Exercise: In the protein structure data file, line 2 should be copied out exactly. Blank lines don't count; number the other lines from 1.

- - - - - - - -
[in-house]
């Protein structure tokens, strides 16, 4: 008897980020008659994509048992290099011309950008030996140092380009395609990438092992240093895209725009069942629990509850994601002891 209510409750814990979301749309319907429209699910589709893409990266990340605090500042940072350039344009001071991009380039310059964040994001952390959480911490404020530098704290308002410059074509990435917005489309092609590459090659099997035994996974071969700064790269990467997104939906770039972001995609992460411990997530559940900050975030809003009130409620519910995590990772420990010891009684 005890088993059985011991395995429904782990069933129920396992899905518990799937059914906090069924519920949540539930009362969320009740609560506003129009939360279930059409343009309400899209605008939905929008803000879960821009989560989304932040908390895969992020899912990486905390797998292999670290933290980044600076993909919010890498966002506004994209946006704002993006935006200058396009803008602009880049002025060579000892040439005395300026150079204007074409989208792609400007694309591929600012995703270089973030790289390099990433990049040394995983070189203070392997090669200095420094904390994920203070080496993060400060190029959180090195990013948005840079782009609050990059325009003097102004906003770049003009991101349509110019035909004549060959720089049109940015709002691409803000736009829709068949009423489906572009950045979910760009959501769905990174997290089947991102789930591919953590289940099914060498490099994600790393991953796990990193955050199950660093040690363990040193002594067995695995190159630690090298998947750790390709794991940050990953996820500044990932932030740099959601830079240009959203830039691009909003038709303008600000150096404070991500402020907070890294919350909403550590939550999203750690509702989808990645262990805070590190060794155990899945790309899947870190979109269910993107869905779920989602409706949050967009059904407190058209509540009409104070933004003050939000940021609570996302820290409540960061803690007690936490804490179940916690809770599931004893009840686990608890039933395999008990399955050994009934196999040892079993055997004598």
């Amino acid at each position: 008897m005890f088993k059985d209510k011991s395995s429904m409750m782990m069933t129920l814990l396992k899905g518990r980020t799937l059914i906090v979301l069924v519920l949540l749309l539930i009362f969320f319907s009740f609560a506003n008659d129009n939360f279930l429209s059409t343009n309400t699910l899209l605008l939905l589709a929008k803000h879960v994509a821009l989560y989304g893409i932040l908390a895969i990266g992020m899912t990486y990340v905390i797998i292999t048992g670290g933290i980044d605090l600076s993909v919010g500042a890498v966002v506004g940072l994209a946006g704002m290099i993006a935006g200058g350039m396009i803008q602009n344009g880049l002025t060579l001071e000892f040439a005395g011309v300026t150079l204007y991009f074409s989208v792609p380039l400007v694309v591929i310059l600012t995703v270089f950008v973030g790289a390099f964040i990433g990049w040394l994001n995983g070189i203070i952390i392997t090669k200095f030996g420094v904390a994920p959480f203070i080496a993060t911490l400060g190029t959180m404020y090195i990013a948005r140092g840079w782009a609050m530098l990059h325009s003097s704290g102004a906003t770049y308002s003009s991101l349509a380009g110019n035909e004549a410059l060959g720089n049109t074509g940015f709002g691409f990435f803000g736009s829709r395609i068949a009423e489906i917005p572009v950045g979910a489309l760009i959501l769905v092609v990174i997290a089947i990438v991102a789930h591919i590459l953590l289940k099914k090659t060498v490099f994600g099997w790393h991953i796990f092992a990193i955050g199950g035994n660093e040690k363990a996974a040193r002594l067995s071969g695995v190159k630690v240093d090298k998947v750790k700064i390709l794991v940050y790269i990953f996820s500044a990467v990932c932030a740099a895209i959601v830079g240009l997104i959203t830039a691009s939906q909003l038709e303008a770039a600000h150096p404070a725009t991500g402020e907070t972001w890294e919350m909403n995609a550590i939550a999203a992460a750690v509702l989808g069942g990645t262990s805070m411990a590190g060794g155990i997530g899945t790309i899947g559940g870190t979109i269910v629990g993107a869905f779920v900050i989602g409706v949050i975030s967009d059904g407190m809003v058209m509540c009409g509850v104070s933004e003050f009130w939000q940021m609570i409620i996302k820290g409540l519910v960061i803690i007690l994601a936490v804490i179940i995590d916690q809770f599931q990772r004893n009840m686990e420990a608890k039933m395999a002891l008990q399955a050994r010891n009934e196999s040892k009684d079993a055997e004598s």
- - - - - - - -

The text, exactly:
């Protein structure tokens, strides 16, 4: 008897980020008659994509048992290099011309950008030996140092380009395609990438092992240093895209725009069942629990509850994601002891 209510409750814990979301749309319907429209699910589709893409990266990340605090500042940072350039344009001071991009380039310059964040994001952390959480911490404020530098704290308002410059074509990435917005489309092609590459090659099997035994996974071969700064790269990467997104939906770039972001995609992460411990997530559940900050975030809003009130409620519910995590990772420990010891009684 005890088993059985011991395995429904782990069933129920396992899905518990799937059914906090069924519920949540539930009362969320009740609560506003129009939360279930059409343009309400899209605008939905929008803000879960821009989560989304932040908390895969992020899912990486905390797998292999670290933290980044600076993909919010890498966002506004994209946006704002993006935006200058396009803008602009880049002025060579000892040439005395300026150079204007074409989208792609400007694309591929600012995703270089973030790289390099990433990049040394995983070189203070392997090669200095420094904390994920203070080496993060400060190029959180090195990013948005840079782009609050990059325009003097102004906003770049003009991101349509110019035909004549060959720089049109940015709002691409803000736009829709068949009423489906572009950045979910760009959501769905990174997290089947991102789930591919953590289940099914060498490099994600790393991953796990990193955050199950660093040690363990040193002594067995695995190159630690090298998947750790390709794991940050990953996820500044990932932030740099959601830079240009959203830039691009909003038709303008600000150096404070991500402020907070890294919350909403550590939550999203750690509702989808990645262990805070590190060794155990899945790309899947870190979109269910993107869905779920989602409706949050967009059904407190058209509540009409104070933004003050939000940021609570996302820290409540960061803690007690936490804490179940916690809770599931004893009840686990608890039933395999008990399955050994009934196999040892079993055997004598």